True, the MSM have conflicting interests: On the one hand, they want to use campaign finance reform so they can be the only kid on the block, the main (if not the only) power to influence elections, and we all know which political direction they favor — i.e., the policies of the liberal democrats. On the other hand and therein lies the hypocrisy, political advertising is big business from which the MSM profit immensely, and if we consider all national elections, it is a multibillion-dollar enterprise that benefits the big cable networks, not to mention the big three TV networks — i.e., CBS, ABC, and NBC.
We the people have been told time again by the MSM pundits that their investigative journalists uncover scandals and political mishaps by following the money. We should follow the same advice, and ask ourselves — who profits financially from round the clock campaigning and the necessary multibillion-dollar spending those political campaigns, especially presidential electioneering, require? You guessed it, the MSM!
What is the cost of national elections? In 2012, congressional elections cost nearly $4 billion and presidential elections nearly $3 billion, a total of nearly $7 billion. Is this spending necessary? Unfortunately, probably so, as long as candidates are pushed by the MSM to campaign year round and prevent media monopoly over political speech.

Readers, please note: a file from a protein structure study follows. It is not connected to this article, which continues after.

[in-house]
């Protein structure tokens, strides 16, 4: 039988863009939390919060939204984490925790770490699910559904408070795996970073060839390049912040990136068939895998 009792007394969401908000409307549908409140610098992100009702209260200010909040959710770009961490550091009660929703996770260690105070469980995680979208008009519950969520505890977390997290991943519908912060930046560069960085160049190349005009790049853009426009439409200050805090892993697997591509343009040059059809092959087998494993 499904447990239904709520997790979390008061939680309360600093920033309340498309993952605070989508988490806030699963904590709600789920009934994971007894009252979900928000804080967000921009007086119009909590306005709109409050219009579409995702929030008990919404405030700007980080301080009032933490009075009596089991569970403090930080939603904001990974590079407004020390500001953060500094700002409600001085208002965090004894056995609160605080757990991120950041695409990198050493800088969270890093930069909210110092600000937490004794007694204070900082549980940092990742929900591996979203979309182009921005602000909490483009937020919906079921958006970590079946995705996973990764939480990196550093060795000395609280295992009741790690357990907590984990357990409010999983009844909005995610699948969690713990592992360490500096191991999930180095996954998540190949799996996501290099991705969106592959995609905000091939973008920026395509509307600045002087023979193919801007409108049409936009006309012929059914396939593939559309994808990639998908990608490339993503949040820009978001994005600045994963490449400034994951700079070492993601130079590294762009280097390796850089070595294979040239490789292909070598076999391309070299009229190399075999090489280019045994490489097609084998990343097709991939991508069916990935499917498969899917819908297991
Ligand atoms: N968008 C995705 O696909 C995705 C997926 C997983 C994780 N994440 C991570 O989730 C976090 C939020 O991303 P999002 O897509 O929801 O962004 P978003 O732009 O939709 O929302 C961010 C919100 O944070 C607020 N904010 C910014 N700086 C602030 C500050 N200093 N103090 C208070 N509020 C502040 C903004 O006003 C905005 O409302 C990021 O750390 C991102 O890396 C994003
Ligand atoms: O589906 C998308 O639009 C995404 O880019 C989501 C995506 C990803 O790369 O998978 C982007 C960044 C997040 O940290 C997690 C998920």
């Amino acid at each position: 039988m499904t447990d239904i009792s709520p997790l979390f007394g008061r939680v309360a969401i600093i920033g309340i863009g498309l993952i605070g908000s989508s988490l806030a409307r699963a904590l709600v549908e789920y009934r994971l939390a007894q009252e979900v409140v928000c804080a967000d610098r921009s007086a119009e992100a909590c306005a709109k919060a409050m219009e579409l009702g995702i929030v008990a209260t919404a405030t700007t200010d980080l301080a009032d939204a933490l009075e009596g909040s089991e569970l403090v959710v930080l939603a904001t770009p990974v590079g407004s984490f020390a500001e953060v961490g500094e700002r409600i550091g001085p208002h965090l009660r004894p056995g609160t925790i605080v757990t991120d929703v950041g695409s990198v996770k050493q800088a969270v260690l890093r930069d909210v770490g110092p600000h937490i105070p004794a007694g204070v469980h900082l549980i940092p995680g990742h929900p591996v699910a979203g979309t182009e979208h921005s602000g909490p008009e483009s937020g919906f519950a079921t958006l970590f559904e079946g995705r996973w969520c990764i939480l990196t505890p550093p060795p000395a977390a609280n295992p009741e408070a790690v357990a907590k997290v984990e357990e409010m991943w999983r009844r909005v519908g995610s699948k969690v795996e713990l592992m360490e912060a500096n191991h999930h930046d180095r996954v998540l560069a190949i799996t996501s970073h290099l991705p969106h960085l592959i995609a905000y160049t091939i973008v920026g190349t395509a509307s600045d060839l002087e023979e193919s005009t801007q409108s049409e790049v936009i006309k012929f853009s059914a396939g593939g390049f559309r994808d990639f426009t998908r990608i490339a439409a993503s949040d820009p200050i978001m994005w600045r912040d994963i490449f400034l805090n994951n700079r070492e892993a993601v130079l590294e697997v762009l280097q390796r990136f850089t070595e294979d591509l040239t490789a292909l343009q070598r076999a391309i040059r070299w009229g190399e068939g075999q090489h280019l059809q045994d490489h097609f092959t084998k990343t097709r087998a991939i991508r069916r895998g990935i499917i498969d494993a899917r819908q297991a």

And so now when you get cloyed to satiety with the dog and pony show of perpetual presidential electioneering (e.g., from the prodding of politicians to run years ahead of elections and then the necessary avalanche of paid political advertisements as the elections near), you recognize the dual strategy at work — which in either case the MSM win! With the victory of the holier-than-thou campaign finance reform, some of us citizens and organizations are muzzled and the incumbents the media prefers are protected. With the dog and pony show of perpetual presidential electioneering promoted by the media pundits, the MSM can call sanctimoniously for campaign finance reform, while running all the way to the bank — either way it is the hypocritical MSM who benefit.
Written by Dr. Miguel Faria
Miguel A. Faria, Jr., M.D. is a retired professor of neurosurgery and the author of Cuba in Revolution: Escape from a Lost Paradise (2002). His website is: HaciendaPublishing.com.
This article originally appeared on GOPUSA.com on May 12, 2015.
This article may be cited as: Faria MA. The dog and pony show of year round electioneering and the mainstream media. GOPUSA.com, May 12, 2015. Available from: https://haciendapublishing.com/the-dog-and-pony-show-of-year-round-electioneering-and-the-mainstream-media.
The photo used to illustrate this commentary came from another source and did not appear in the original GOPUSA.com article. A shorter version of this commentary was also published in The Macon Telegraph on June 15, 2015.
Copyright ©2015 Miguel A. Faria, Jr., M.D.